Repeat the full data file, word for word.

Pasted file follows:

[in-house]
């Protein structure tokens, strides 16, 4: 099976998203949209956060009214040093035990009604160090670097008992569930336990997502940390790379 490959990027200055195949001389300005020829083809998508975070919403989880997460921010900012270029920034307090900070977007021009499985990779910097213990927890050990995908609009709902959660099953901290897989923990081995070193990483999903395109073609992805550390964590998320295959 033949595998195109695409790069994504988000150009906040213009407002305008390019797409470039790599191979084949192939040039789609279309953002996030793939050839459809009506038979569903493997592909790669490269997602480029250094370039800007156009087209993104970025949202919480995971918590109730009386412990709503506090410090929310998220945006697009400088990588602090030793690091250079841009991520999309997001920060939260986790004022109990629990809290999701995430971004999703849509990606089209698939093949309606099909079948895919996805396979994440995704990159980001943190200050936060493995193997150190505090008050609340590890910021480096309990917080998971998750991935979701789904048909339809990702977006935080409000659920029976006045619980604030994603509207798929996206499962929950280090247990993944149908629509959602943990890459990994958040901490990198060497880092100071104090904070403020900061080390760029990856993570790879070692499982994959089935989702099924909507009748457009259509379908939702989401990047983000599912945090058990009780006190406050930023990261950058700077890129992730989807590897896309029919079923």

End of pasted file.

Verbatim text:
[in-house]
């Protein structure tokens, strides 16, 4: 099976998203949209956060009214040093035990009604160090670097008992569930336990997502940390790379 490959990027200055195949001389300005020829083809998508975070919403989880997460921010900012270029920034307090900070977007021009499985990779910097213990927890050990995908609009709902959660099953901290897989923990081995070193990483999903395109073609992805550390964590998320295959 033949595998195109695409790069994504988000150009906040213009407002305008390019797409470039790599191979084949192939040039789609279309953002996030793939050839459809009506038979569903493997592909790669490269997602480029250094370039800007156009087209993104970025949202919480995971918590109730009386412990709503506090410090929310998220945006697009400088990588602090030793690091250079841009991520999309997001920060939260986790004022109990629990809290999701995430971004999703849509990606089209698939093949309606099909079948895919996805396979994440995704990159980001943190200050936060493995193997150190505090008050609340590890910021480096309990917080998971998750991935979701789904048909339809990702977006935080409000659920029976006045619980604030994603509207798929996206499962929950280090247990993944149908629509959602943990890459990994958040901490990198060497880092100071104090904070403020900061080390760029990856993570790879070692499982994959089935989702099924909507009748457009259509379908939702989401990047983000599912945090058990009780006190406050930023990261950058700077890129992730989807590897896309029919079923």